Thursday, January 19, 2012
Last chance to log concerns about bass
“MANY local anglers will be aware that some three years ago dedicated bass anglers, both boat and shore, came together to merge their concerns over large inshore trawlers and their effect on the Bristol Channel, especially within the six-mile limit.
Approximately four vessels held grandfather historic rights as 15-metre-long vessels which allowed them to trawl almost up to the high water mark.
For many years there has been a decline in the Bristol Channel of the larger bass, and while it may seem unfair to put the total blame on these trawlers, they must have made a considerable contribution to the reduction of the bass stock, plus other species such as plaice, dabs and rays, which also seem to have declined in stock.
Some anglers will be aware that these vessels operated with little or no enforcement as the view of the then South Wales Sea Fisheries Committee was that they were operating quite legally and that there did not seem to be any need for enforcement.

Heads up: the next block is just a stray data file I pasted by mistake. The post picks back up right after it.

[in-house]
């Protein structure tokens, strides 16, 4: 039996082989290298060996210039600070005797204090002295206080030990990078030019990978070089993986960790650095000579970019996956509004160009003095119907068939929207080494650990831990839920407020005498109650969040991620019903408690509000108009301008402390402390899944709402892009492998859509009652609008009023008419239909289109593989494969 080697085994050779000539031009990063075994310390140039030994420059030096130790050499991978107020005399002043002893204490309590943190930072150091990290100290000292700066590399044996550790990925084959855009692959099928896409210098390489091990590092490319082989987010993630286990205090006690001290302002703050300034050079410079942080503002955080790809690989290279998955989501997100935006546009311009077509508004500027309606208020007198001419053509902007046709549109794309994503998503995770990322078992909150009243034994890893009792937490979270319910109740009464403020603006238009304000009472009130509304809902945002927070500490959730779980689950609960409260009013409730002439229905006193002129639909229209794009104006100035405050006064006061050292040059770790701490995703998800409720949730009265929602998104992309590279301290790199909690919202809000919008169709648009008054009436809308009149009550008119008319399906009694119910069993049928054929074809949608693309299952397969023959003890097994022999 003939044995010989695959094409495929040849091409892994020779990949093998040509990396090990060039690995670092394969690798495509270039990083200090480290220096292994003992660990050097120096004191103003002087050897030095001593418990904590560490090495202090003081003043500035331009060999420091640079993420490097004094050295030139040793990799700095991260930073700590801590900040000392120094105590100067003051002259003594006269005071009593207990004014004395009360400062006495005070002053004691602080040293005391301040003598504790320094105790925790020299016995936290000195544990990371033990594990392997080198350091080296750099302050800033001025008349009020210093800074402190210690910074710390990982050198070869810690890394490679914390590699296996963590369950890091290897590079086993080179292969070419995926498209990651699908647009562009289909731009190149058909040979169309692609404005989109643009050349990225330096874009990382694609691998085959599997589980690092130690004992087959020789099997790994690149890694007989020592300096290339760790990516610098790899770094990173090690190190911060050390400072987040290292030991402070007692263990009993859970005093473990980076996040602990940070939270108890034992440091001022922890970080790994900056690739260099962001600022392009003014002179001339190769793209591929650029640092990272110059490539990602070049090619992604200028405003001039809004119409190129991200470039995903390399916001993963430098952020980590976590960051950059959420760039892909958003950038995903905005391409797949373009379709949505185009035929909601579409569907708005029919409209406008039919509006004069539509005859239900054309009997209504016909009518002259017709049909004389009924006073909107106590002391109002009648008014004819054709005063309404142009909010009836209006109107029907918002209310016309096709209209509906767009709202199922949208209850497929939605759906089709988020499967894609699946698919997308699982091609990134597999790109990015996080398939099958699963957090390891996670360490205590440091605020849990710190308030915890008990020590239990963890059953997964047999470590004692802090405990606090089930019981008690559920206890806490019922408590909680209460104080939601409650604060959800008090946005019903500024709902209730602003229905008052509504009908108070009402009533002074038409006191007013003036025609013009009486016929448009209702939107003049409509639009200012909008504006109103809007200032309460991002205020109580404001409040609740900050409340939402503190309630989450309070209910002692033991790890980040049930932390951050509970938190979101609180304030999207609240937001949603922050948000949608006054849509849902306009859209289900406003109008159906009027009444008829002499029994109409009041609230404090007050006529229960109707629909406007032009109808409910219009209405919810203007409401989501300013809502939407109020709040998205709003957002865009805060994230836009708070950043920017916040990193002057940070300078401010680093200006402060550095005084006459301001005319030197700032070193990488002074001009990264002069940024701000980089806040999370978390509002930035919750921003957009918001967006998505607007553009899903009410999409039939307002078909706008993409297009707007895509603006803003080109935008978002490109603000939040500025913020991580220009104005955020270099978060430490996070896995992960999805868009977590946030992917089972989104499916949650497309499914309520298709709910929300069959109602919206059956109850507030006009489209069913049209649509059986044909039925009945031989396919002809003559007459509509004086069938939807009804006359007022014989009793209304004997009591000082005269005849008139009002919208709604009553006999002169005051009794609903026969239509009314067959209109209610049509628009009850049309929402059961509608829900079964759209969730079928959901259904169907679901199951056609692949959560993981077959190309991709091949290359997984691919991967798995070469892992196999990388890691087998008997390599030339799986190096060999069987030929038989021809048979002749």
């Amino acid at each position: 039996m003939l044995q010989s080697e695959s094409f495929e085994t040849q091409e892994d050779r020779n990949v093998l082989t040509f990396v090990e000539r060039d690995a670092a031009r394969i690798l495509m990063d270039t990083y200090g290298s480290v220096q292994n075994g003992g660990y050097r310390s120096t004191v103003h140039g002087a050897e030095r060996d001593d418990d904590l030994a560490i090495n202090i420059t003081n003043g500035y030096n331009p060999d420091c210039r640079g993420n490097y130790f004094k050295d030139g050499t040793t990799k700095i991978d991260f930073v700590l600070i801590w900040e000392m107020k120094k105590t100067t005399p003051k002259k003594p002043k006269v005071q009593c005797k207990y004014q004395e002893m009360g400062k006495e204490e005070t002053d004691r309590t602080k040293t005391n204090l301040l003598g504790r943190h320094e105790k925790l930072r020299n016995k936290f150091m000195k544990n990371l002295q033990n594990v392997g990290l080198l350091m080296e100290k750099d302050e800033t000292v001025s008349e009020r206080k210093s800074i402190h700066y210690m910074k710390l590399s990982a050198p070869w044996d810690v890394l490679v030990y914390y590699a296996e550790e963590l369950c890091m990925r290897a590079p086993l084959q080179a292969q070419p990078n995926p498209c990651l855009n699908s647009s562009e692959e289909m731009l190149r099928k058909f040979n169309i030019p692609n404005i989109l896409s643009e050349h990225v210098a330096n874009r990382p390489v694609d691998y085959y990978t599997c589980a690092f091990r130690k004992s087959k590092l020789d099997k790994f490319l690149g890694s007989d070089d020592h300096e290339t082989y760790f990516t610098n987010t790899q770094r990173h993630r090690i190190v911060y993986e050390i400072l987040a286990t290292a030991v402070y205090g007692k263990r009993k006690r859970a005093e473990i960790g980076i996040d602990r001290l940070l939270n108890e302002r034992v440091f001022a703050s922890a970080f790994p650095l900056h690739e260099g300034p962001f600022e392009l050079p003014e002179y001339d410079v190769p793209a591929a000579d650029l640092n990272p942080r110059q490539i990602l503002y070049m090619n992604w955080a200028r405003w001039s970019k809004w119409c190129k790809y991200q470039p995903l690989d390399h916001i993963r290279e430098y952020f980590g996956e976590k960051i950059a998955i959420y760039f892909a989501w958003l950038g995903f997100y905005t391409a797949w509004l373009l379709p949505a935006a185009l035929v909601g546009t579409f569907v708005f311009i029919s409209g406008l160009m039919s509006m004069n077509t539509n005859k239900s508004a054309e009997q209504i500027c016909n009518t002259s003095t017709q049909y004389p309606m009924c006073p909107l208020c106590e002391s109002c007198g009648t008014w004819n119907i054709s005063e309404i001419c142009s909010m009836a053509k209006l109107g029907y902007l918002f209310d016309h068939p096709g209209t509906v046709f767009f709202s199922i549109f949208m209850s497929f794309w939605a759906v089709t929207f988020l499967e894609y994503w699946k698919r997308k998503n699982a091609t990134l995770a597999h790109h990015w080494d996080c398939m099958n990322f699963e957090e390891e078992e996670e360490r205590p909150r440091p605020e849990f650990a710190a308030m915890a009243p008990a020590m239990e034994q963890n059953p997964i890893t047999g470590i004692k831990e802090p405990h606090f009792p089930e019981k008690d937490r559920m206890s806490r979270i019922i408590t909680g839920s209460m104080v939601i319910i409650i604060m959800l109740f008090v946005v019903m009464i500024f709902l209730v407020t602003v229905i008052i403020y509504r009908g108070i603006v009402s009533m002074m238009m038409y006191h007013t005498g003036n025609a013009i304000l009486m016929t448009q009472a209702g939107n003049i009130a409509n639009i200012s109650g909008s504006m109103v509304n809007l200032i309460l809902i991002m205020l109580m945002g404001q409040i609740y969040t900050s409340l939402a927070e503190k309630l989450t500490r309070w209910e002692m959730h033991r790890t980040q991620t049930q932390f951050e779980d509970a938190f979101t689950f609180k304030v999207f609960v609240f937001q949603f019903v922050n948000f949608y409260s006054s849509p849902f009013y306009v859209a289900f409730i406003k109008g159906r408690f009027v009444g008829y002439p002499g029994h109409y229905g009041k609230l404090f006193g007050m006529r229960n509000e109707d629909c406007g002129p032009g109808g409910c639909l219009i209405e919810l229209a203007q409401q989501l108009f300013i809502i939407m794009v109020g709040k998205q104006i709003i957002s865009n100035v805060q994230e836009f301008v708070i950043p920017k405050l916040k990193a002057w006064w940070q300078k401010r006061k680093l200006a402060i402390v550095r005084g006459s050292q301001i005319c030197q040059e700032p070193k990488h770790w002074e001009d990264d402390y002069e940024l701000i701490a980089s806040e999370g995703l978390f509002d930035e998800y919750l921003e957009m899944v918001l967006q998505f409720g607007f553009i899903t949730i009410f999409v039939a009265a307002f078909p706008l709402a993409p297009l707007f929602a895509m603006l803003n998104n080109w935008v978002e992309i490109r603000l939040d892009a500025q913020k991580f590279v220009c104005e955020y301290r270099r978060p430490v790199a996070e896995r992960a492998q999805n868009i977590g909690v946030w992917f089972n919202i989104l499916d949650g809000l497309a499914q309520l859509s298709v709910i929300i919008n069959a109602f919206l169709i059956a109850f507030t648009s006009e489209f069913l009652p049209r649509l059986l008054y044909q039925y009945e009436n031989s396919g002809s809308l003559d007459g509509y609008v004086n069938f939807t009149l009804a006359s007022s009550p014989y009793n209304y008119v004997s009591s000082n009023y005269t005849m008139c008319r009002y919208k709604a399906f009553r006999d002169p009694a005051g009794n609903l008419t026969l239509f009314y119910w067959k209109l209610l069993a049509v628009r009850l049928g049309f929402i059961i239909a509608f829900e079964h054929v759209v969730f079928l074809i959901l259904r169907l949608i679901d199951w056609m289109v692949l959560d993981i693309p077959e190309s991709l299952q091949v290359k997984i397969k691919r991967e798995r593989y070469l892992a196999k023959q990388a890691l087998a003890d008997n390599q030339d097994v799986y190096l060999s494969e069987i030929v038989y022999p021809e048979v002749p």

While that was the opinion of some at that time when bass and inshore commercial boats got together because of their concerns about the decline in the number of species, their complaining brought about a very limited amount of enforcement that did result in prosecutions.
Since the lobbying of recreational sea anglers and commercial inshore fishermen, the Welsh Assembly Government has responded by issuing a consultation process under the heading “Review of the Exceptions to Regulations Regarding the Maximum Lengths of Fishing Boats in the 0–6 nm zone”.
The vision of the Wales Fishery Strategy published in 2008 is to support the development of viable and sustainable fisheries in Wales as an integral part of coherent policies for safeguarding fish stocks and the marine environment.
Part of the regulation in place to assist with the achievement of that vision involves the prohibition in certain areas of the 0–6 nm zone using boats that are in excess of certain size limits.
Indeed, Moody International undertook an MSC assessment report for the Bristol Channel bass trawl fishery, which, I believe, also took in species such as rays.
Their assessment concluded that the fishery was unsustainable.
In conclusion, all inshore commercial fishermen using small trawlers will now have the opportunity to access the WAG website and offer an opinion as to what should be done about these large trawlers and whether you support their exclusion from fishing within six miles.
Log on HERE before February 2 to give your views. Don’t miss this opportunity to support our bass.”